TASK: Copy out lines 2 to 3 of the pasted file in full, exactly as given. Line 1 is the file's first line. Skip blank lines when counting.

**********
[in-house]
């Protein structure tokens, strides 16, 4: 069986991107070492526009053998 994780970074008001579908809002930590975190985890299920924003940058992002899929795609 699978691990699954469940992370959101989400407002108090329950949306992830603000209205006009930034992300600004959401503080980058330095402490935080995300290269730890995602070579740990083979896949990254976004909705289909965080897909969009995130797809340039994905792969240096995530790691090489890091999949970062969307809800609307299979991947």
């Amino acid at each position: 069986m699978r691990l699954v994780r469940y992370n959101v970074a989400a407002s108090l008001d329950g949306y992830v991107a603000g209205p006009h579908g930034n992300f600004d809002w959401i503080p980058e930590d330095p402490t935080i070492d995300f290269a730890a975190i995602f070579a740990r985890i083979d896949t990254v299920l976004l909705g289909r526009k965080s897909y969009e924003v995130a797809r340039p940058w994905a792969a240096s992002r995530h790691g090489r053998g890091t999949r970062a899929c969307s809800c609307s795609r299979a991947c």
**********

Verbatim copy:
């Protein structure tokens, strides 16, 4: 069986991107070492526009053998 994780970074008001579908809002930590975190985890299920924003940058992002899929795609 699978691990699954469940992370959101989400407002108090329950949306992830603000209205006009930034992300600004959401503080980058330095402490935080995300290269730890995602070579740990083979896949990254976004909705289909965080897909969009995130797809340039994905792969240096995530790691090489890091999949970062969307809800609307299979991947």
């Amino acid at each position: 069986m699978r691990l699954v994780r469940y992370n959101v970074a989400a407002s108090l008001d329950g949306y992830v991107a603000g209205p006009h579908g930034n992300f600004d809002w959401i503080p980058e930590d330095p402490t935080i070492d995300f290269a730890a975190i995602f070579a740990r985890i083979d896949t990254v299920l976004l909705g289909r526009k965080s897909y969009e924003v995130a797809r340039p940058w994905a792969a240096s992002r995530h790691g090489r053998g890091t999949r970062a899929c969307s809800c609307s795609r299979a991947c």